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Death and Dying

Life After Death

Various Scripture

Lesson audio

Is the Fear of Death Unreasonable?

It is a curious thing: Christians often find that they are afraid of death. Strictly speaking, the fear of death is unreasonable, as we shall see. But it's a little more complicated than that.

Clarification: The Fear of Dying Is Reasonable

Let us make a clear distinction here. The Scripture convincingly declares that the Christian should not be afraid of death. This, however, is not the same thing as the fear of dying. As Saint Stephen would've told us, being stoned to death is no fun. And it is entirely conceivable that dying of cancer is no fun either. But death itself has always been seen by the church as the entrance into life with Christ, life eternal. So why then do we make such a fuss about it?

Perhaps the reason is this: death reminds us that we are sinners. The shame of death is that it is a consequence of sin. And everyone knows that sin should be performed quietly and discreetly; therefore we do our dying in hospitals and nursing homes.

Absent from the Body

The Scriptures give us a different picture. Paul tells us that to be absent from the body is to be present with the Lord, and therefore is not to be feared. We may make a few observations about that.

·         In the story of Simeon, we see a man who accepts his death as a departure.[1] He has seen the Lord salvation; it is therefore time to leave.

·         Paul himself expressed his own desire to depart, in terms of ambiguity: is it better for him to stay or to go?[2]

·         The thief on the cross gives us another portrayal. The question is simply this: who do you trust? He trusted in Christ, who told him he would be with him in Paradise that day.[3]

Sleep

Christ himself refers to death as "sleep".[4] It is an interesting association. Most of us do not fear sleep — at least, once we get past the monsters under the bed. It is certainly the case that Jesus knew the difference between death and sleep, but he referred to it this way to give us the proper impression of it. First, we are not to fear it. Second, like sleep, death has an end. It is not permanent; for the Christian it ends in the resurrection of the dead.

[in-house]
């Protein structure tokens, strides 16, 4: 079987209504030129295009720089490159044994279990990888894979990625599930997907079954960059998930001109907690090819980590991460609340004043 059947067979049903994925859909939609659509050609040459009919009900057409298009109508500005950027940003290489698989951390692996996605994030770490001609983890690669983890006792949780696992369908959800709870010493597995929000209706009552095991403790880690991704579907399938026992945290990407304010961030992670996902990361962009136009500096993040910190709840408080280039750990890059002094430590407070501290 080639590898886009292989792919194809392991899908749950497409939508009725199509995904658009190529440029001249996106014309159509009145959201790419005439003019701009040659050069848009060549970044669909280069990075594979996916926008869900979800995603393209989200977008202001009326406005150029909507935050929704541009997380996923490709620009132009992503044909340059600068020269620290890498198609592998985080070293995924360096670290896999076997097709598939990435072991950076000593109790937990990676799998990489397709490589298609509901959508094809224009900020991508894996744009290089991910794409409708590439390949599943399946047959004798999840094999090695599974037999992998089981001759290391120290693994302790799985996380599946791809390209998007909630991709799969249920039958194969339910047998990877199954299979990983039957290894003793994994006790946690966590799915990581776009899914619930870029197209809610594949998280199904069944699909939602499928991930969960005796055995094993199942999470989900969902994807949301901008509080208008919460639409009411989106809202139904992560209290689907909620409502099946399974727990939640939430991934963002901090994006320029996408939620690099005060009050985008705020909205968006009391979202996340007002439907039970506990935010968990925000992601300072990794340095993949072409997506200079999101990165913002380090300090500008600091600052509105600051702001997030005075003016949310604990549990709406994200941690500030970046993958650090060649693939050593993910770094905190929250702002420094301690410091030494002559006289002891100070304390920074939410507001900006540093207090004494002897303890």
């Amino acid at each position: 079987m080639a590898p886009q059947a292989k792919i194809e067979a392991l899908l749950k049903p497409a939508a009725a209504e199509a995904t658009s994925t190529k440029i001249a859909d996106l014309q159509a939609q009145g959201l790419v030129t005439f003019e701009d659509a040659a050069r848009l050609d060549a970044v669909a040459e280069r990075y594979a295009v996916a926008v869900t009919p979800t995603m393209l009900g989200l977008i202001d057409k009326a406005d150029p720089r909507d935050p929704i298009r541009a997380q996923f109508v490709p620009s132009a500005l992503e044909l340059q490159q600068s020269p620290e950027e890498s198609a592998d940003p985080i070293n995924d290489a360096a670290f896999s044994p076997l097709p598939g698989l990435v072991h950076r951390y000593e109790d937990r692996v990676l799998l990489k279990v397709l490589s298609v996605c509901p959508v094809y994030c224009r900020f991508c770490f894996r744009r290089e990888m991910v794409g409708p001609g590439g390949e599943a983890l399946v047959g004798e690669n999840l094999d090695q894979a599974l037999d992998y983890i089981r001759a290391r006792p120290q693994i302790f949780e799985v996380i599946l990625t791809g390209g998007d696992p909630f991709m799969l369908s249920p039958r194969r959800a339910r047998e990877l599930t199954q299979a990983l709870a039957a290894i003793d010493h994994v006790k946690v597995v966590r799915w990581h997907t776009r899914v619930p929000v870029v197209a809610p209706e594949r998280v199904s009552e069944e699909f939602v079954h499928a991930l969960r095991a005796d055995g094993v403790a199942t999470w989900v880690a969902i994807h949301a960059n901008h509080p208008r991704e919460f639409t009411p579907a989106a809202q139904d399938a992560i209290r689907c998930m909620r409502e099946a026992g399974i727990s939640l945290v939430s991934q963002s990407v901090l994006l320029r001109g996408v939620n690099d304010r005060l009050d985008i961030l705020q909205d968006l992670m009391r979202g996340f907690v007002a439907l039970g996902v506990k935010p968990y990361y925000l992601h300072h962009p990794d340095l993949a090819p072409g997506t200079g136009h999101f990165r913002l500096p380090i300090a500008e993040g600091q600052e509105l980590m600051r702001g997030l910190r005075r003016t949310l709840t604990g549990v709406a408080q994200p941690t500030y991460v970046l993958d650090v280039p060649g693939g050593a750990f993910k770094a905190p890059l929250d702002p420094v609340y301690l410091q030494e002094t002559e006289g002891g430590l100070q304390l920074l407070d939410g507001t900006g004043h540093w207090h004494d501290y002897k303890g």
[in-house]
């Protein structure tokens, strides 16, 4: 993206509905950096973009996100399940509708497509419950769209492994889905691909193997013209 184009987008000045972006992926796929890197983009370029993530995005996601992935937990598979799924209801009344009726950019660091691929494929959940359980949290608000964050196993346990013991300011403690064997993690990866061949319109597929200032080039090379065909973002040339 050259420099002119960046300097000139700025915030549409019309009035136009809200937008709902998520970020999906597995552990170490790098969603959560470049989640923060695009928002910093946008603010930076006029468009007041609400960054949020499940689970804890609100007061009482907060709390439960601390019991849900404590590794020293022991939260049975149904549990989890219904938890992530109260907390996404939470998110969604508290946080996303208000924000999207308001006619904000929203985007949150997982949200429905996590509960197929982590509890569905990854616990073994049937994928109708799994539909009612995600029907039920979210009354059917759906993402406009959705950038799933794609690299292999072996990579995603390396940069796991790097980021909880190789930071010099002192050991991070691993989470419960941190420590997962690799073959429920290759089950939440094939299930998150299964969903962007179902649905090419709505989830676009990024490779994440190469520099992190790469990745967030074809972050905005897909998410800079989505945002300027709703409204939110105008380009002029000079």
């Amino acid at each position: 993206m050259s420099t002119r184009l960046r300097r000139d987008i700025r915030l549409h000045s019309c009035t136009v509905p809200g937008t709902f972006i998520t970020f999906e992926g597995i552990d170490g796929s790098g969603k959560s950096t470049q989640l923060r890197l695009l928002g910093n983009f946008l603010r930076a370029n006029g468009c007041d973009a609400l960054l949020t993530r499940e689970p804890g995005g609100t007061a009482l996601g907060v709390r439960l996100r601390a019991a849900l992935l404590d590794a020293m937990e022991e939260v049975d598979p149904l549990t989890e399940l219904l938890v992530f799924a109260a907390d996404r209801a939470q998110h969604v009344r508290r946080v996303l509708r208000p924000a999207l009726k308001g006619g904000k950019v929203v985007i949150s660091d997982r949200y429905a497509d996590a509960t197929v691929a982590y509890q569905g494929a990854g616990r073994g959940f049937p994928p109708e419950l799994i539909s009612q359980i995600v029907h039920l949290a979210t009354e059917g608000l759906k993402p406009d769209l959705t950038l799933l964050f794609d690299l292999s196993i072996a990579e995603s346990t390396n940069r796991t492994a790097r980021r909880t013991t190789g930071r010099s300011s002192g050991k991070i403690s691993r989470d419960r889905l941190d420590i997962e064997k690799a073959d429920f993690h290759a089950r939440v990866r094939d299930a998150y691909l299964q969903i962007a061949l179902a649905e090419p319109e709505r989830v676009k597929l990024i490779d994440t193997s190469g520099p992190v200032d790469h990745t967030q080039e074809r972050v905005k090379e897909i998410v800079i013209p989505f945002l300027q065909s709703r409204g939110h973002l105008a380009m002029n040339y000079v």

Please note just how Christ makes this reference. The disciples are originally confused, thinking that he means earthly sleep. He has to explain it to them explicitly. In so doing, he tells us something about this notion of death as sleep — namely, that we are to accept it as casually as he does. His view of death is one which evidences no alarm; rather, he accepts it calmly. He expects us to do the same.

Life after Death

So what do we know about life after death, before the resurrection of the dead? We know some things from the Scripture; we also know from the Scripture that knowing more comes at quite a price tag.

Gathered to His People

In the Old Testament we encounter a phrase, "gathered to his people" which means that a person has died. It is said of Abraham, Isaac, Jacob, Aaron and Moses. That's pretty distinguished company! But the phrase itself gives us quite a bit of hope: it means that those people who have died before us, who are in Christ, are waiting for us in heaven. We will be united with our loved ones again. It is interesting that various people who have near-death experiences report seeing long-lost relations and friends as part of that experience. We should take this with a grain of salt; this may be a revelation of God, but if so it is probably a revelation specifically directed at the individual who got it.

Paul's Out of Body Experience

Paul himself has something which might be classified as an out of body experience:

2 Corinthians 12:2-7 NASB  (2)  I know a man in Christ who fourteen years ago--whether in the body I do not know, or out of the body I do not know, God knows--such a man was caught up to the third heaven.  (3)  And I know how such a man--whether in the body or apart from the body I do not know, God knows--  (4)  was caught up into Paradise and heard inexpressible words, which a man is not permitted to speak.  (5)  On behalf of such a man I will boast; but on my own behalf I will not boast, except in regard to my weaknesses.  (6)  For if I do wish to boast I will not be foolish, for I will be speaking the truth; but I refrain from this, so that no one will credit me with more than he sees in me or hears from me.  (7)  Because of the surpassing greatness of the revelations, for this reason, to keep me from exalting myself, there was given me a thorn in the flesh, a messenger of Satan to torment me--to keep me from exalting myself!